New research led by Susan C. Miller, professor of health services, policy and practice, concludes that nursing home caregivers well-versed in palliative care tend to focus less on possibly futile “aggressive” life-saving measures.
An article about "safe spaces" leads with a story on how Brown University administrators agreed to offer a place for students where they would be shielded from distressing viewpoints during a debate on
the rape culture.
Four scholars Thursday grappled with questions surrounding the shooting death of Michael Brown in Ferguson, Missouri, during a two-hour debate at the Watson Institute at Brown University. Brown professors Glenn Loury and Tricia Rose took part in the debate.
In an open letter to the Brown community, Brown University’s president, Christina Paxson, on Thursday sought to dispel questions raised about whether a student’s family ties had influenced the handling of an alleged drugging at a fraternity party last fall. She wrote that attempts to exert such influence “would not be tolerated.”
In new research by Jay Dickson, a researcher in the Department of Earth, Environmental and Planetary Sciences, the discovery of gullies on Mars suggests that water on the planet comes in cycles, providing opportunities for life to take a hold in between the long, cold ice ages.
Alan Harlam, director of innovation and social entrepreneurship at the Swearer Center, writes about the engaged scholarship approach that Brown offers students and how other schools can integrate it into the curriculum.
New research suggests that yoga may help ease depression in pregnant women. "This is really about trying to develop a wider range of options that suit women who are experiencing these kind of symptoms during pregnancy," said lead author Cynthia Battle, an associate professor of psychiatry and human behavior.
Four Brown University students took first place in a national cybersecurity policy competition held in Washington, D.C., on March 14-15, the first all-undergraduate team to win in the country. Teams were asked to assess a mock international cybersecurity crisis and develop a set of policy recommendations for U.S. government officials as part of the challenge.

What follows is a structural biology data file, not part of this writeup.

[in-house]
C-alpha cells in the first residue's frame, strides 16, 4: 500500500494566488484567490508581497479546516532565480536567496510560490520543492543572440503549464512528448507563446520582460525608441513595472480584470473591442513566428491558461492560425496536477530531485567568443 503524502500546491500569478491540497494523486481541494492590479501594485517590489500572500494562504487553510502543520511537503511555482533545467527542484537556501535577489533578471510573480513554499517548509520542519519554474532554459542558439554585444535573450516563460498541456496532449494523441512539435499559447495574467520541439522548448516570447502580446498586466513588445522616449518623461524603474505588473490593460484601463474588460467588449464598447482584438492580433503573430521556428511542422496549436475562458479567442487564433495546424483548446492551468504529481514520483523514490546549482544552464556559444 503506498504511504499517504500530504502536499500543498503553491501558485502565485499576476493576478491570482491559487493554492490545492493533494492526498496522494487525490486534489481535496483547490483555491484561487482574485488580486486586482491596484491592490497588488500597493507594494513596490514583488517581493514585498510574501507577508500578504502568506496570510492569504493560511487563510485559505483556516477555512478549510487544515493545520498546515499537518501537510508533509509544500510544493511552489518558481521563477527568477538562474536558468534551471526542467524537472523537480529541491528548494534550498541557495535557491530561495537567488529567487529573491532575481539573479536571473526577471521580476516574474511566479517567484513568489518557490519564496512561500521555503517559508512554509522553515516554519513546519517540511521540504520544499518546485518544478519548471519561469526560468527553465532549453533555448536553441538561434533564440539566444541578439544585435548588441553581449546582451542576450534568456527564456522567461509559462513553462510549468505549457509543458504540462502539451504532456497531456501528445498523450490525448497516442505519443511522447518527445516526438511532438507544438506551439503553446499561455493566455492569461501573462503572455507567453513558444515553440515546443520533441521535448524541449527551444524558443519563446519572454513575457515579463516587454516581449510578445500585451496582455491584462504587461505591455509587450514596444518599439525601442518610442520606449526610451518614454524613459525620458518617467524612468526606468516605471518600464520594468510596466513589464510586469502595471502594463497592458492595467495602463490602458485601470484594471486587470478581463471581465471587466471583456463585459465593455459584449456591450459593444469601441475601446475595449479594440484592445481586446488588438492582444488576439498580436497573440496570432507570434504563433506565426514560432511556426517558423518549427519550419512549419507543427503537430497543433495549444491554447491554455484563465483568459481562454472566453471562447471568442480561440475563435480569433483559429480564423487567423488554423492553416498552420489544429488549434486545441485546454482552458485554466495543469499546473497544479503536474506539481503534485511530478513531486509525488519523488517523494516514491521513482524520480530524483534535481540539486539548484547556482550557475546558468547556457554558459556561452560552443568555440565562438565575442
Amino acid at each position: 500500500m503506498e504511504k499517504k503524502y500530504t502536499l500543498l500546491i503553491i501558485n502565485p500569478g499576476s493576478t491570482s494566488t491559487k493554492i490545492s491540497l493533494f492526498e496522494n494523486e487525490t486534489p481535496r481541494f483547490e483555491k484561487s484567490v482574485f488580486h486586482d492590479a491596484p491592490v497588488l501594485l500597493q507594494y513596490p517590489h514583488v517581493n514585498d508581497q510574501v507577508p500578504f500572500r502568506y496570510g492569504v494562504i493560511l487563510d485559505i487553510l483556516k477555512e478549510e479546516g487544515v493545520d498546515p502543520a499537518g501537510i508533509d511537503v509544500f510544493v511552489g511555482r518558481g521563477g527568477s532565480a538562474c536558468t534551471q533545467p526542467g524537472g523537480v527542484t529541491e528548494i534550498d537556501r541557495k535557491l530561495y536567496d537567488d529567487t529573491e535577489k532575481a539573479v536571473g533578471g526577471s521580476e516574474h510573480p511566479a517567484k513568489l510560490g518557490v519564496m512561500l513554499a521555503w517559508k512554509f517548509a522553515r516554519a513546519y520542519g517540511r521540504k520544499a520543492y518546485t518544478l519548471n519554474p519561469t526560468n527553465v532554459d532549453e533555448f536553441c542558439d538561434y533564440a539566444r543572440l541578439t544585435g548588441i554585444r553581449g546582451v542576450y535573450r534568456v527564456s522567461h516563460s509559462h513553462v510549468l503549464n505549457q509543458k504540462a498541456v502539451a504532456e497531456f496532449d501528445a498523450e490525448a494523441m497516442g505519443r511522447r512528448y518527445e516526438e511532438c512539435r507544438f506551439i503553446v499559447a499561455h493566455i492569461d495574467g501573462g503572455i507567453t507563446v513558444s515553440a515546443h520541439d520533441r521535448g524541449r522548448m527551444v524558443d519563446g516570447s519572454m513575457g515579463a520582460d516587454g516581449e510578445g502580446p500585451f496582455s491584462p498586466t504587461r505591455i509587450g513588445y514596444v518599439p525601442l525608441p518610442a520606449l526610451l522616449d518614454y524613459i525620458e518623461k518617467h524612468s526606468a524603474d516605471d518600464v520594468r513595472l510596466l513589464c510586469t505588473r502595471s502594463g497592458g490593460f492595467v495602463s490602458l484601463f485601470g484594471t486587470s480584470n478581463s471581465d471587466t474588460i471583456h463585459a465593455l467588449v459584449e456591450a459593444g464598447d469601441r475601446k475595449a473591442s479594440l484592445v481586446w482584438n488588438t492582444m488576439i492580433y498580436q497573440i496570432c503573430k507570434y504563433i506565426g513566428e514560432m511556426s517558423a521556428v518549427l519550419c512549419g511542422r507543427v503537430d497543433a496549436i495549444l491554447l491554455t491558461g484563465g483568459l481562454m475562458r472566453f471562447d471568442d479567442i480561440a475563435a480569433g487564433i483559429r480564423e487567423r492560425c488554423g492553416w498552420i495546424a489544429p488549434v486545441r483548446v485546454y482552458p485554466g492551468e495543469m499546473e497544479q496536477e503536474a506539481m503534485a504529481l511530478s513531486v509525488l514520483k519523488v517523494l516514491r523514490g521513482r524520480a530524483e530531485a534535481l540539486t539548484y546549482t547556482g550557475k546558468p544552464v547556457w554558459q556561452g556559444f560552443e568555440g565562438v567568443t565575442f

An article on a recent study on air pollution cites a 2012 study by Gregory A. Wellenius, associate professor of epidemiology, that found that breathing outdoors on one moderately polluted day led to a 30 percent spike in strokes 12 to 14 hours later.
Traci C. Green, assistant professor of emergency medicine and epidemiology, comments on the spike this year in overdose deaths caused by the painkiller fentanyl. State health officials on Monday reported that 51 people have died of accidental drug overdoses so far in 2015, with a majority of them involving illegal fentanyl.
Researchers at Brown have developed a new approach to manufacturing perovskite-based hybrid thin-film solar cells. The technique involves depositing sunlight-absorbing perovskite crystals onto a substrate using a room-temperature solvent bath as an alternative to high-heat thermal annealing.
In an interview on her budget proposal, Gov. Gina Raimondo says that she's open to speaking with the new owners of the Pawtucket Red Sox about their plans for a ballpark in Providence, but that she hopes the $25-million fund in her budget proposal that she has said the I-195 Redevelopment District Commission could use will help close the financing gaps that exist for developers hoping to leverage talent at Brown University, Brown’s medical school and the University of Rhode Island.